0

If the Mind is associated with a self-organizing system of software ( like in an A.I. system) and the Brain is associated with the system's hardware then it is assumed by many that the Brain causes all the changes and activity of the Mind. Isn't this like saying ,following the analogy , the system's hardware causes all the changes and activity of the self-organizing system of software? If some of the software helps to organize the 'software system' this might be due to parameters written by outside programmers and not necessarily determined by the present hardware.

0

Isn't this like saying ,following the analogy , the system's hardware causes all the changes and activity of the self-organizing system of software?

Based off what you said yes. The brain influences the mind, as Descartes points out in the Meditations, just as the hardware would influence a self-organizing system of software. Typically this is called input, either from our senses from the body to the brain, or through external hardware like microphones and cameras to the main hardware. This is a classic example of the pilot vessel analogy Descartes proposes and deems fallible. Is our body just hardware that our mind the software uses for input? As Descartes answers, not really because we hunger and that has literal effects on our minds ability to think. This draws a stronger correlation between the two which hardware and software would have to simulate in some way.

If some of the software helps to organize the 'software system' this might be due to parameters written by outside programmers and not necessarily determined by the present hardware.

I'm struggling with what you are asking. You seem to be suggesting that the hardware doesn't affect the software, or at least that some external programmer has something to do with it. To the latter of these, yes the programmer of the software would have a large amount to do with how the computer organized itself. The hardware, again I'll emphasize that this is the input like the brain, also plays a part in how the computer organizes itself.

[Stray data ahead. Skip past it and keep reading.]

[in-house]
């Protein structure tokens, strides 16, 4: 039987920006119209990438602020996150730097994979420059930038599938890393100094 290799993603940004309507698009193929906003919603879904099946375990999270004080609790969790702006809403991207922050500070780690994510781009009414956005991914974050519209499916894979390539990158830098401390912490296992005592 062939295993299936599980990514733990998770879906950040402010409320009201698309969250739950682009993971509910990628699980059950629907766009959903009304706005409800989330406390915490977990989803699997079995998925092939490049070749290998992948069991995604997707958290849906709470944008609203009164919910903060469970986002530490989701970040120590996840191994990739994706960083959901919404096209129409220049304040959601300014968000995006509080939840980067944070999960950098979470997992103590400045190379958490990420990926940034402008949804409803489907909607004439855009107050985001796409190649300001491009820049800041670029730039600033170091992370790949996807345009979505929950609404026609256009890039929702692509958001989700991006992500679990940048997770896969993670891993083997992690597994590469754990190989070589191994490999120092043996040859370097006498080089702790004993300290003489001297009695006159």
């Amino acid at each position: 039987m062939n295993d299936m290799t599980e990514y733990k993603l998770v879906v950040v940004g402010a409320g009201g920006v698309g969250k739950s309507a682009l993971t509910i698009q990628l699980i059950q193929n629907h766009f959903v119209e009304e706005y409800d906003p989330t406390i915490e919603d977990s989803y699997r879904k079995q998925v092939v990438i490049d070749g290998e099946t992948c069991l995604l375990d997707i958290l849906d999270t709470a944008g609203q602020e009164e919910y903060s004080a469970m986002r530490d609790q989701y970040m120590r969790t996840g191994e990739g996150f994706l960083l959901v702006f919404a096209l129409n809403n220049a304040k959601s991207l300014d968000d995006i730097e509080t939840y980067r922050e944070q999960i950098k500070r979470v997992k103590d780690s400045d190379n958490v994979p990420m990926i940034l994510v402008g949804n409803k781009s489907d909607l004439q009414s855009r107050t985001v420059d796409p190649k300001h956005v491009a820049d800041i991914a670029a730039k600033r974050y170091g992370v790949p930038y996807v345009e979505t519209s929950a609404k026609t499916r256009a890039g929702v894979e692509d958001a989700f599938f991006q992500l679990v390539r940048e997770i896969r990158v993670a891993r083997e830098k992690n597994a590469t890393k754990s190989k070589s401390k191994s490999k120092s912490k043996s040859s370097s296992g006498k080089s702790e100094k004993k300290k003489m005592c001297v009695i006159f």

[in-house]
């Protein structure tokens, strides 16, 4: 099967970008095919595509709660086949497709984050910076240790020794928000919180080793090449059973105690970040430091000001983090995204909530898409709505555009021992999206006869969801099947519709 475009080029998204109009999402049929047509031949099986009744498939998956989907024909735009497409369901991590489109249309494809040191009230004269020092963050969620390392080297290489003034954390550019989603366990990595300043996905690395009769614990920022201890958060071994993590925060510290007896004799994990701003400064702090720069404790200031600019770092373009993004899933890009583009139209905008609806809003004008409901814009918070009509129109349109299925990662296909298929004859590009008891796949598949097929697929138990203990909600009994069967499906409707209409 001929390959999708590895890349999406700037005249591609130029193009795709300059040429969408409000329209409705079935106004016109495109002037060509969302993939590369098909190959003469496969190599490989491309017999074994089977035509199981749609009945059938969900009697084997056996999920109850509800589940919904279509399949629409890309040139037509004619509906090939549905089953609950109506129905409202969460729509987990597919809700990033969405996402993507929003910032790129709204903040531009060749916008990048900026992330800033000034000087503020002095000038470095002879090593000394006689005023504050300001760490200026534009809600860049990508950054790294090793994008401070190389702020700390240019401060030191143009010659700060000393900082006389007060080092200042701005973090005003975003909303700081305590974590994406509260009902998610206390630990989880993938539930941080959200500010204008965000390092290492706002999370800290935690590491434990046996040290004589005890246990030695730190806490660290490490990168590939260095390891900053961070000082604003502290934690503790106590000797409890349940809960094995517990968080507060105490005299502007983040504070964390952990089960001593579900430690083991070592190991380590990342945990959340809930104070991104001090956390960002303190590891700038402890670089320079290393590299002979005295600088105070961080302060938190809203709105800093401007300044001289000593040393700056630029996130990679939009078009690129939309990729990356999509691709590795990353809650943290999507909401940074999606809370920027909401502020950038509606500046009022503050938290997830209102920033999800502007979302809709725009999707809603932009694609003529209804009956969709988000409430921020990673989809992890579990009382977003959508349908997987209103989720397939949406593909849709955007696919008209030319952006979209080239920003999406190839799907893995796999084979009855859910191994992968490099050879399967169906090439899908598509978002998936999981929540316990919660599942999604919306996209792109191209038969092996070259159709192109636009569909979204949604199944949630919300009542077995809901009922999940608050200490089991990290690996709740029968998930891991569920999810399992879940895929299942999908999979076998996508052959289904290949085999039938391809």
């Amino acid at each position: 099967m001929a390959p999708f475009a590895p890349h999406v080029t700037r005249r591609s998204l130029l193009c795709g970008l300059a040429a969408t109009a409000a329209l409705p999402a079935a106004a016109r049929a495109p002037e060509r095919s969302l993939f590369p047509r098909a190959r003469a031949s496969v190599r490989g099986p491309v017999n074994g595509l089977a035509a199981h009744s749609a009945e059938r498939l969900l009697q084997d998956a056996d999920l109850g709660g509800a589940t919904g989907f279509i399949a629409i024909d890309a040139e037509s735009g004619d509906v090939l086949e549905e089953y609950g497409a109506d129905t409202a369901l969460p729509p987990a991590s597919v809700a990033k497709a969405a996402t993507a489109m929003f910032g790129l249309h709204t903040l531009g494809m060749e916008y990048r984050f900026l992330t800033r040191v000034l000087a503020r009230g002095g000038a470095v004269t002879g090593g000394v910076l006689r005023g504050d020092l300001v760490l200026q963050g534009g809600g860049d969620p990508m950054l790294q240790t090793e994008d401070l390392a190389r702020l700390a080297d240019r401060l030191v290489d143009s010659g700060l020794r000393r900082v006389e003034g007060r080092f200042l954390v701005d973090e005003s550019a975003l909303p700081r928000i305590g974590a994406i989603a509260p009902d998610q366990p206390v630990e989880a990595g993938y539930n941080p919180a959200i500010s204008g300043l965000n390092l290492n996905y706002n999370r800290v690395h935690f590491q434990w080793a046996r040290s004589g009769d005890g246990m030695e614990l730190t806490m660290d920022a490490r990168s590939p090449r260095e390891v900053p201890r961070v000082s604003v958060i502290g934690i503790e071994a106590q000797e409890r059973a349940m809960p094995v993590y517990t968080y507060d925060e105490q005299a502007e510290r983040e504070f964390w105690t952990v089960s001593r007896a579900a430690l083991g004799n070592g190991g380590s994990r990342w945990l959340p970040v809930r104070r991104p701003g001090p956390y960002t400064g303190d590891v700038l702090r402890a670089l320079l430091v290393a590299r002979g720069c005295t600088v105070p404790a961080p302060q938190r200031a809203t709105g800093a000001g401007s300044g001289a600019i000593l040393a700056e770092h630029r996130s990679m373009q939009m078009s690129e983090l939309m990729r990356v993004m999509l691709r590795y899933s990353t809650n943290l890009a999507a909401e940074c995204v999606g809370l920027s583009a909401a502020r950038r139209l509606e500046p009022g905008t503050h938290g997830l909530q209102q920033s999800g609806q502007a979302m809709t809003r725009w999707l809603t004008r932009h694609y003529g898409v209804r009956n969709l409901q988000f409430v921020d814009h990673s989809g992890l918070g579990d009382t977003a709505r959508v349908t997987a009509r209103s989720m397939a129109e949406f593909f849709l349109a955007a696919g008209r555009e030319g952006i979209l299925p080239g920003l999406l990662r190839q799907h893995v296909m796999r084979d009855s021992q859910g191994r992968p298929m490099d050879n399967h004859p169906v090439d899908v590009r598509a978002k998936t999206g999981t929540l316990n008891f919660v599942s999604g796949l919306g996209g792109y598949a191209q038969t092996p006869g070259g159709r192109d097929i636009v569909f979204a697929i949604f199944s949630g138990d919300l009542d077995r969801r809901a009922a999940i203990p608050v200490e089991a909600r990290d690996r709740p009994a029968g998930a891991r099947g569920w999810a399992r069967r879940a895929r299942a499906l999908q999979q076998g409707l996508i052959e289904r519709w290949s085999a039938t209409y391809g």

I tried to stick to answering your questions. I would recommend reading Descartes in terms of how he dealt with the Mind/Body problem. The analogy of Brain = Hardware and Mind = Software isn't very black and white considering philosophers and scientist haven't really figured out where the line is drawn between the two or whether there is a line at all... but that's a different question.

| improve this answer | |
1

Yes, to equate the brain to a hardware system and the mind to software; and then say that the brain causes all the changes and activity of the mind is indeed like saying that the system's hardware causes all the changes and activity of the software.

All software is made by programmers, even if the software they made is somehow capable of writing its own software. In such a case, the new software written by the original software would be the intellectual property of the programmer, and not of the original software. Just like a pie made by a pie-making machine would belong to the maker of the machine, and not to the machine.

The same applies to the hardware, it was made by engineers. The problem is perhaps that the analogy is less than perfect and only goes so far.

| improve this answer | |
  • If certain software could write its own software ( which would be the intellectual property of the programmer --although Richard Dawkins implied (I think) that a robot could 'own' its own thoughts ,or programs) regardless of who 'owns' this new software it would be an example of software 'structures' writing new needed software. A Software system changing itself. – user128932 May 5 '14 at 0:08
  • What if the new software written by the original software of a self-reprogramming system was so new the programmers of the system admitted they would never have thought of the 'variations' in the new software ; could these new programs still be considered the intellectual property of the programmers? – user128932 Nov 28 '14 at 7:08
0

My inexpert opinion: I don't know if you can separate "software" from "hardware" in the brain. I'm sure the following is an over simplification, but a better analogy might be that each neuron in the brain is like an independent, biological adding machine that adds up all recent pulse inputs from other neurons connected to it and, depending on its sensitivity at the time, the neuron may fire off its own pulse to still other neurons. The sensitivity of a particular neuron increases with activity over time, and decreases with inactivity. Physical connections between neurons can also increase with increased activity. In this way, the physical structure of the brain can also change with the input it receives over time.

| improve this answer | |
0

The neural activity which is caused by everyday experiences (new brain synapses, for example), can, on the contrary, be seen in your metaphor as the system's software causing (not all, but even) some changes on the activity of the system hardware. Even brain plasticity can be seen that way. Maybe this allow us to see these interactions as an utter process different from the search for the causes and consequences derived from a dual model.

| improve this answer | |

Not the answer you're looking for? Browse other questions tagged or ask your own question.